Sterling nears 92 pence against euro on no-deal Brexit concerns

Sterling falls to near two-year low over fears UK will exit EU without trade agreements

Sterling fell to $1.2120, the lowest since March 2017

Sterling fell to $1.2120, the lowest since March 2017

 

Sterling fell to a new two-year low versus the dollar on Tuesday and edged closer to 92 pence against the euro amid growing speculation that Britain is headed for a messy no-deal Brexit from the European Union.

The pound has fallen against the dollar for the past four trading days on worries that Britain will exit the EU without agreements on trade and other key issues. There is also a chance that new prime minister Boris Johnson will call an early election.

Sterling fell to $1.2120, the lowest since March 2017. It was trading at nearly 91.7p against the euro.

The market interest rate – or yield – on Ireland’s benchmark 10-year bonds has increased by 0.06 percentage points since Mr Johnson took office last week, to 0.172 per cent.

Against a basket of six major currencies, the dollar traded near a two-month high. The Fed is expected to cut rates by 25 basis points on Wednesday, and investors are watching for clues on whether the move may be a one-off or the first in a series of several cuts, as many traders are anticipating.

Uncertainty about how Britain will divorce itself from the EU and the resulting economic impact could keep the pound on the back foot for weeks to come.

Traders expect more volatility in sterling, pushing the price up to hedge against large swings. Implied volatility over a three-month period has risen in July by the widest margin since the financial crisis in 2008, according to Bloomberg data that track activity in the options market.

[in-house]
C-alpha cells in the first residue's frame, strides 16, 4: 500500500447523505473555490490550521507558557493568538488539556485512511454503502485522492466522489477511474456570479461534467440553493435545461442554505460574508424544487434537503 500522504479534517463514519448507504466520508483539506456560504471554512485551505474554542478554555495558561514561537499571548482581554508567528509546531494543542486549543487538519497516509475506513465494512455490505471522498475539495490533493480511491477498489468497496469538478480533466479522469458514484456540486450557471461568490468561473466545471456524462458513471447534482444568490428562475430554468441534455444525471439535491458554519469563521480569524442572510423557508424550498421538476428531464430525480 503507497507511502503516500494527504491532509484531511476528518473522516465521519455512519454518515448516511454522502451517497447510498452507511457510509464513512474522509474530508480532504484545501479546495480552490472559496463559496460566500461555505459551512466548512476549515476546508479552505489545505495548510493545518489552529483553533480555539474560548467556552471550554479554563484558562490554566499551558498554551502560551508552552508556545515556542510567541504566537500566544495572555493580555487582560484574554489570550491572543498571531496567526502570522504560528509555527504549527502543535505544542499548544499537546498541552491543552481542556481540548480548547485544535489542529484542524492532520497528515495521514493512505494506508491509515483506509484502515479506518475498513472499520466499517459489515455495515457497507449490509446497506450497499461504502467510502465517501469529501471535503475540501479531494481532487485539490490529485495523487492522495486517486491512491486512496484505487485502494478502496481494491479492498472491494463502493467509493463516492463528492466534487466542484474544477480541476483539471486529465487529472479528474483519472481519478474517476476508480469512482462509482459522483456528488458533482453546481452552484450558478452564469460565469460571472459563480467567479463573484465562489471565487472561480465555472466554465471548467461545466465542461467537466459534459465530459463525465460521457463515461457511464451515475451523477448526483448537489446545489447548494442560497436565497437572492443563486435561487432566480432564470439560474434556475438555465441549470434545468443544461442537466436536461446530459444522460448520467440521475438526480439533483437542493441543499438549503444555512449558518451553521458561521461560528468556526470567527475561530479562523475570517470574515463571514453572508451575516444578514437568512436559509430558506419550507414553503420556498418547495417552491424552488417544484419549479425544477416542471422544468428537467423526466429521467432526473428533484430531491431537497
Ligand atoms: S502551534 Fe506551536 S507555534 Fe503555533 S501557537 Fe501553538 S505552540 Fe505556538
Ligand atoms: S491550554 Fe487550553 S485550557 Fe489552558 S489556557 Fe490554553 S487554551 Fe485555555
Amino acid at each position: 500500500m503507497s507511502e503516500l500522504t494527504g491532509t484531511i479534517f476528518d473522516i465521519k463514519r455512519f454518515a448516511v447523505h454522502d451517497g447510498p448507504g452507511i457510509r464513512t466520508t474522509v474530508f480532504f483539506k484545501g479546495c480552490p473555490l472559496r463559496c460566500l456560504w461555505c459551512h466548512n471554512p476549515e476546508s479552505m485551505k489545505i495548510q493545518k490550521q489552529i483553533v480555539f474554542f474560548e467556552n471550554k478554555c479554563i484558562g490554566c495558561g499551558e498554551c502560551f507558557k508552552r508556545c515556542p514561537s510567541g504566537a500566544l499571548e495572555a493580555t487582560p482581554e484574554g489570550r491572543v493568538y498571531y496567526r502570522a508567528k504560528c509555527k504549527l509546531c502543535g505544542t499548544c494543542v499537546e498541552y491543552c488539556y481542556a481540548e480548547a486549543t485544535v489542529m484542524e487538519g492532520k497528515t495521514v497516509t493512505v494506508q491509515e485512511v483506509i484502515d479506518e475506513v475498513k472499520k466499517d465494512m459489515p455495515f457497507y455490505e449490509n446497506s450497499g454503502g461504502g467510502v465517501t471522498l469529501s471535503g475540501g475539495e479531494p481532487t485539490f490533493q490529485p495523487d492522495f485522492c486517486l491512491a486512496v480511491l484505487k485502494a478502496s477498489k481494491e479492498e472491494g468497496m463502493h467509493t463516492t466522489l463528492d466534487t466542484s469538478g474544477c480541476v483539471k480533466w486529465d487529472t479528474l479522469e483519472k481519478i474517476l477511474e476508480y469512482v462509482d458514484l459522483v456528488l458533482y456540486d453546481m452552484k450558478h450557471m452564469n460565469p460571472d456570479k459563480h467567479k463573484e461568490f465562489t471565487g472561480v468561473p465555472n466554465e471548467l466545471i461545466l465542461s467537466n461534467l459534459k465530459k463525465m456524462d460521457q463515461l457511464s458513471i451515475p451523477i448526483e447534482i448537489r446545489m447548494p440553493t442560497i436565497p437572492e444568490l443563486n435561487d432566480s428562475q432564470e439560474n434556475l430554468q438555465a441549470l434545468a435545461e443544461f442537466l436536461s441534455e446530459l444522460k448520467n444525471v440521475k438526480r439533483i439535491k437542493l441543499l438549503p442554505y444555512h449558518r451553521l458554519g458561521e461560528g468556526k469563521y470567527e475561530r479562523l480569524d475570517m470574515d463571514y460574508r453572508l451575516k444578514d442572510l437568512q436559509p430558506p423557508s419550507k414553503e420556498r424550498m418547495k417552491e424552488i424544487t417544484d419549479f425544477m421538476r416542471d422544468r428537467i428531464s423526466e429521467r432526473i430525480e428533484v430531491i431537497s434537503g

Expected outcome

“The spectre of Brexit casts a shadow again,” said Antje Praefcke, currencies analyst at Commerzbank. She said investors were increasingly anxious over the hard line pursued by Mr Johnson’s government over Brexit talks and his vow to pull the UK out of the EU by the end of October with or without a deal.

Karen Ward, market strategist at JPMorgan Asset Management, said: “Whilst ‘no deal’ is still not our expected outcome, the newsflow – politically and economically – is likely to get worse before it gets better, so sterling may have further to fall.”

UniCredit on Tuesday said it now sees a 40 per cent chance the UK will leave the EU with no deal, up from its previous forecast of 25 per cent to 30 per cent. Chiara Silvestre, an economist at the Italian bank, said she expected Mr Johnson to call snap elections in early September “in pursuit of a mandate from the electorate for a no-deal Brexit”.

Mr Johnson will travel to Northern Ireland on Wednesday. The prime minister’s tour around the UK has been accompanied by front page headlines about the sharp drop in the pound, and that is being keenly felt by British tourists heading abroad for their summer holiday.

Guy Foster, head of research at Brewin Dolphin, said: “The prime minister’s negotiating strategy revolves around making the market’s most feared outcome look like his preferred outcome. Hence we are seeing a lot of weakness in the pound.”

– Copyright The Financial Times Limited 2019 / Reuters